Best Practices: Trainer, Train Thyself (Part 1 of 2)

Carole Leita’s Infoblog post earlier this week draws attention to a myth-breaking report from University College London (UCL), the British Library, and the Joint Information Systems Committee: Information Behavior of the Researcher of the Future. Her post also makes me think about the current behavior of those of us who are or have been involved in staff training and development programs.
We spend our time racing from task to task, engaged in delivering training sessions just in time to meet our colleagues’ needs or plugging gaps we inadvertently ignored. We rarely take the time to read the kind of report Carole helped to publicize. Which, of course, means that we remain less effective than we should be at shaping the way training programs are designed and implemented.
There is no single culprit for this particular failing. We respond, within the time we have, to requests and mandates from our colleagues, our supervisors and administrators, and the other clients we serve. (The fact that some of us raise our eyebrows in surprise at the idea that we have “clients” shows how far behind we are as potential leaders in the world of libraries and training.) We need to be more diligent in making time to read reports such as the UCL paper, OCLC’s wonderful membership reports, the Pew/Internet report on How people use the internet, libraries, and government agencies when they need help, and the Public Agenda report, Long Overdue: A Fresh Look at Public and Leadership Attitudes About LIBRARIES in the 21st Century.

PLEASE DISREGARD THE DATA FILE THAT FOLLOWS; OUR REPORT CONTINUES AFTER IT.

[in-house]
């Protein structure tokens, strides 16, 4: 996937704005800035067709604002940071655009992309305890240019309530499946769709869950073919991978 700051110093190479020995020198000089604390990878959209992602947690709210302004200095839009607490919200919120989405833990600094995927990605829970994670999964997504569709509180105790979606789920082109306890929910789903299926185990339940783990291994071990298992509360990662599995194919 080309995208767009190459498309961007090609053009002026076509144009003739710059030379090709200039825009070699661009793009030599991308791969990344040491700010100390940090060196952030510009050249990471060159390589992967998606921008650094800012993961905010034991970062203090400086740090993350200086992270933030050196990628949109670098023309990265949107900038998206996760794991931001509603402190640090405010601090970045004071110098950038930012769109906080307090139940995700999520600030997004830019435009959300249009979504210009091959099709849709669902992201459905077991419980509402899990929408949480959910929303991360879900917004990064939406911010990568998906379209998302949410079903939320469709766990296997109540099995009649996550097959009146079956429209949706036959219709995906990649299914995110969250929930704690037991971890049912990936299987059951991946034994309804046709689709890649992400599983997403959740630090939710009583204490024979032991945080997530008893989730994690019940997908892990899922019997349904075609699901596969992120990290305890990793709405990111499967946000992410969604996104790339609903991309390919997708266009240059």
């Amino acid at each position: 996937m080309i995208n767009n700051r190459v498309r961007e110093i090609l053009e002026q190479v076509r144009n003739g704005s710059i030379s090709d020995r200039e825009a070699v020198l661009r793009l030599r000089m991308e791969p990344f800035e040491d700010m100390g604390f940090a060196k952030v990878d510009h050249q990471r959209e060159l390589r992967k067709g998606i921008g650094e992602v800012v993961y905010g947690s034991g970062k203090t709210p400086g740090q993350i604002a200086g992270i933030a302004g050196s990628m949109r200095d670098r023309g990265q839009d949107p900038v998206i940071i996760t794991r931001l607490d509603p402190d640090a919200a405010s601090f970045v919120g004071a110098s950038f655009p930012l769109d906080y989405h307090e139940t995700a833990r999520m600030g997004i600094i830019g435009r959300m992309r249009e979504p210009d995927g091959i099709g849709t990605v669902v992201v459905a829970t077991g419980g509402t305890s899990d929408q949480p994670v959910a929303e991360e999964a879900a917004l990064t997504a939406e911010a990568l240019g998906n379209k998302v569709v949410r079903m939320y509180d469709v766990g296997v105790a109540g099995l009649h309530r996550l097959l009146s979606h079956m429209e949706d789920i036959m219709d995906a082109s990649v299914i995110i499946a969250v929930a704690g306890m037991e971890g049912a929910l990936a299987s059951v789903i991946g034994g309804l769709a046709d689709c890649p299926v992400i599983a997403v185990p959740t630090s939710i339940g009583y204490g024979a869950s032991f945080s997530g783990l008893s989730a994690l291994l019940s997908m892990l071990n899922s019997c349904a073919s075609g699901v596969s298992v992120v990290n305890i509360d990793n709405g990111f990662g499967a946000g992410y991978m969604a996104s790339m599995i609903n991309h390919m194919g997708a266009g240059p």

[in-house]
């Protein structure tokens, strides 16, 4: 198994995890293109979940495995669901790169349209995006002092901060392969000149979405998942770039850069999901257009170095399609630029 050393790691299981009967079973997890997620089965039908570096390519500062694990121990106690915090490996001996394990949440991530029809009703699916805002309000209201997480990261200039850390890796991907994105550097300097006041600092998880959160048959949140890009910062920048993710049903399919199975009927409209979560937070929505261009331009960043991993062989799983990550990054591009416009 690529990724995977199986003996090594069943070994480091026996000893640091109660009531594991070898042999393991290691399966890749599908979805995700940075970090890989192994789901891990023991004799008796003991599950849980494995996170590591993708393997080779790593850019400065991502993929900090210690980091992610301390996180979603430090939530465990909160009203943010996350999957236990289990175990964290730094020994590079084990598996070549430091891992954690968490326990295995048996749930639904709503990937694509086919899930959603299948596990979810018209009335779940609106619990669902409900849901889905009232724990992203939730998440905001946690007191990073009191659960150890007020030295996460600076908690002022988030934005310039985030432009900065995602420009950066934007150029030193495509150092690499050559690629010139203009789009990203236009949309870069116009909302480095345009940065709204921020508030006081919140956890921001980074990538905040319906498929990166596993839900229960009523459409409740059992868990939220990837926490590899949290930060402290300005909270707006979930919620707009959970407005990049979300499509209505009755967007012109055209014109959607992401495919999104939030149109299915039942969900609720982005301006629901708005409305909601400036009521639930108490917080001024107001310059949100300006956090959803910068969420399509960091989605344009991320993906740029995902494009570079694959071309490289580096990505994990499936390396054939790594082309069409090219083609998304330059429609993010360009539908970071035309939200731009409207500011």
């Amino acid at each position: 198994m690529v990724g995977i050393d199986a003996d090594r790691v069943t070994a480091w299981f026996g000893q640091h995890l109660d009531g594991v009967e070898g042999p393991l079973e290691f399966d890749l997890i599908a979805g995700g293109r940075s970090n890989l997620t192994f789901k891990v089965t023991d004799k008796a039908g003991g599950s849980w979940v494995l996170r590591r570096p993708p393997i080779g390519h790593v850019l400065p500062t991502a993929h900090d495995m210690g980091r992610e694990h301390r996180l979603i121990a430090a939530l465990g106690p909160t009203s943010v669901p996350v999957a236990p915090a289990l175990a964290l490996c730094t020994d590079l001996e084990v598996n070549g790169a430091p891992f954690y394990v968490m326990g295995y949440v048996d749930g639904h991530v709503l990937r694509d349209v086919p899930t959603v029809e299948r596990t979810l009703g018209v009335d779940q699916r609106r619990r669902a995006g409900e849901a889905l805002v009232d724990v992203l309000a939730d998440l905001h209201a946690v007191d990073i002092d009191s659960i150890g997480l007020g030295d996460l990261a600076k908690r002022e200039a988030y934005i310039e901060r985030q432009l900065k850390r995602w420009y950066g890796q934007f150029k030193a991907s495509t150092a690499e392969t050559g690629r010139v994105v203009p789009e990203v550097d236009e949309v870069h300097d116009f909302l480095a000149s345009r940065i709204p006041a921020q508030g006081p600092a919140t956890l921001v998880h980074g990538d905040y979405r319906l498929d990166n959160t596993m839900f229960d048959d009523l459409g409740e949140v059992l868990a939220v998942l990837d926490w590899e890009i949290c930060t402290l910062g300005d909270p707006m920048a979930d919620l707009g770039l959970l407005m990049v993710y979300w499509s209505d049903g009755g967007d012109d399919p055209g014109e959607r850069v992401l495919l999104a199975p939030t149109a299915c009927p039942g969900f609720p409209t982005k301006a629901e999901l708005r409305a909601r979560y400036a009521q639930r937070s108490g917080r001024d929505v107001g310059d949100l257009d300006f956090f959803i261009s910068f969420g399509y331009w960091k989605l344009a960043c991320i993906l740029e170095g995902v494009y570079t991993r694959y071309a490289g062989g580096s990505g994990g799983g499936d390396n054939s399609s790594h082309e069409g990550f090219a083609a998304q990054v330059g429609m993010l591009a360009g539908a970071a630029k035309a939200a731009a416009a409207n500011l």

Feeling overwhelmed again? The challenge of making time to read on the job is daunting—but not insurmountable. We need to convince our clients that reading, thinking about, reacting to, discussing, and incorporating into our lives the rich and well thought out reports which rarely hit our radar screens are actions with ample rewards for everyone. We also need to teach ourselves and our colleagues how to effectively sift through the RSS feeds, blogs, and other online resources which help us find these reports; we should be learning and helping others learn how to use aggregators such as Netvibes, Pageflakes, and Google Reader to organize and manage the overwhelming flow of information which threatens to bury us each day.
It starts with our own commitment to fighting for, insisting on, the idea that using a little time each day at work to see what others are writing, saying, and doing in our field of expertise is well worth establishing as a priority.
Next: What the UCL Report Suggests for Trainers

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